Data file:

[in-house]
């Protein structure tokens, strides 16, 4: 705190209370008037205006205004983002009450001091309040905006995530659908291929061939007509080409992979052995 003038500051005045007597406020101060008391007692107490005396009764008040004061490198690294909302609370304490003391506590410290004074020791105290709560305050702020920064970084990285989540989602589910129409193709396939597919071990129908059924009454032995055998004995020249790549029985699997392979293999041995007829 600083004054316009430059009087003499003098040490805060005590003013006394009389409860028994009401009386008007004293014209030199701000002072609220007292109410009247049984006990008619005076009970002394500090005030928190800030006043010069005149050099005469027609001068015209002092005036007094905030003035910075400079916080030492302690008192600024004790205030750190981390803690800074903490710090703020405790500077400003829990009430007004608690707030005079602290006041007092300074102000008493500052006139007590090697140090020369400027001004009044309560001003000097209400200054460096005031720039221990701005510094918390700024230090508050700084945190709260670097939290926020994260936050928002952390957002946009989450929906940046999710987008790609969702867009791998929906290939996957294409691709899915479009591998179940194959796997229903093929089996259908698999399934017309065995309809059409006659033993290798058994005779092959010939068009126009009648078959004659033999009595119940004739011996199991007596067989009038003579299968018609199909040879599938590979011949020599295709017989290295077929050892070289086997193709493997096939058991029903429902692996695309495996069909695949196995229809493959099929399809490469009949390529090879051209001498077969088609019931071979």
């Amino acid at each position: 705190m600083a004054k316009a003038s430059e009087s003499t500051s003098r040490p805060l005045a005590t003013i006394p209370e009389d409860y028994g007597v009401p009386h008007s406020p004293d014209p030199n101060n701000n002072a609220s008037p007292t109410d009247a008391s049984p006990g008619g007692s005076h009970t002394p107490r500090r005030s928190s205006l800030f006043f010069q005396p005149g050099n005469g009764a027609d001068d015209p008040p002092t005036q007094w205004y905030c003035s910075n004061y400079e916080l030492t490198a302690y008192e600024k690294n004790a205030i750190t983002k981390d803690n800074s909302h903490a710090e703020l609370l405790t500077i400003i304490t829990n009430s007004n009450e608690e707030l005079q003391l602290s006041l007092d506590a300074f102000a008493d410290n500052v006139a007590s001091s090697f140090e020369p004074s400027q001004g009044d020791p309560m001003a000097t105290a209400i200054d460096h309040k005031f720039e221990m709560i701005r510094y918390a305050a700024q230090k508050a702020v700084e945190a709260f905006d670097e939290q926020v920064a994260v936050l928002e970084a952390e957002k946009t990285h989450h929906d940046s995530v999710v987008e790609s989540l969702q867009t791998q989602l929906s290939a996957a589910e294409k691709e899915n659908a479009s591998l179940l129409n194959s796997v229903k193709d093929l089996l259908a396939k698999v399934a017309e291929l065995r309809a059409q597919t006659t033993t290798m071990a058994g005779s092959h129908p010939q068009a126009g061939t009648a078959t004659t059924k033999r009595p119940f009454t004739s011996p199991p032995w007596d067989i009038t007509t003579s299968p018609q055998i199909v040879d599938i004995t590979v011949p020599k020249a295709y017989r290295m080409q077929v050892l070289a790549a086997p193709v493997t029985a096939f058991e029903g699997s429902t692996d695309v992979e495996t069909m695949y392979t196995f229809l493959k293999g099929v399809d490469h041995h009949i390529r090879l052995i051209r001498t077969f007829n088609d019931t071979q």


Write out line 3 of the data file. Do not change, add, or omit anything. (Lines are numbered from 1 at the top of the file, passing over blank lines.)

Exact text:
């Amino acid at each position: 705190m600083a004054k316009a003038s430059e009087s003499t500051s003098r040490p805060l005045a005590t003013i006394p209370e009389d409860y028994g007597v009401p009386h008007s406020p004293d014209p030199n101060n701000n002072a609220s008037p007292t109410d009247a008391s049984p006990g008619g007692s005076h009970t002394p107490r500090r005030s928190s205006l800030f006043f010069q005396p005149g050099n005469g009764a027609d001068d015209p008040p002092t005036q007094w205004y905030c003035s910075n004061y400079e916080l030492t490198a302690y008192e600024k690294n004790a205030i750190t983002k981390d803690n800074s909302h903490a710090e703020l609370l405790t500077i400003i304490t829990n009430s007004n009450e608690e707030l005079q003391l602290s006041l007092d506590a300074f102000a008493d410290n500052v006139a007590s001091s090697f140090e020369p004074s400027q001004g009044d020791p309560m001003a000097t105290a209400i200054d460096h309040k005031f720039e221990m709560i701005r510094y918390a305050a700024q230090k508050a702020v700084e945190a709260f905006d670097e939290q926020v920064a994260v936050l928002e970084a952390e957002k946009t990285h989450h929906d940046s995530v999710v987008e790609s989540l969702q867009t791998q989602l929906s290939a996957a589910e294409k691709e899915n659908a479009s591998l179940l129409n194959s796997v229903k193709d093929l089996l259908a396939k698999v399934a017309e291929l065995r309809a059409q597919t006659t033993t290798m071990a058994g005779s092959h129908p010939q068009a126009g061939t009648a078959t004659t059924k033999r009595p119940f009454t004739s011996p199991p032995w007596d067989i009038t007509t003579s299968p018609q055998i199909v040879d599938i004995t590979v011949p020599k020249a295709y017989r290295m080409q077929v050892l070289a790549a086997p193709v493997t029985a096939f058991e029903g699997s429902t692996d695309v992979e495996t069909m695949y392979t196995f229809l493959k293999g099929v399809d490469h041995h009949i390529r090879l052995i051209r001498t077969f007829n088609d019931t071979q």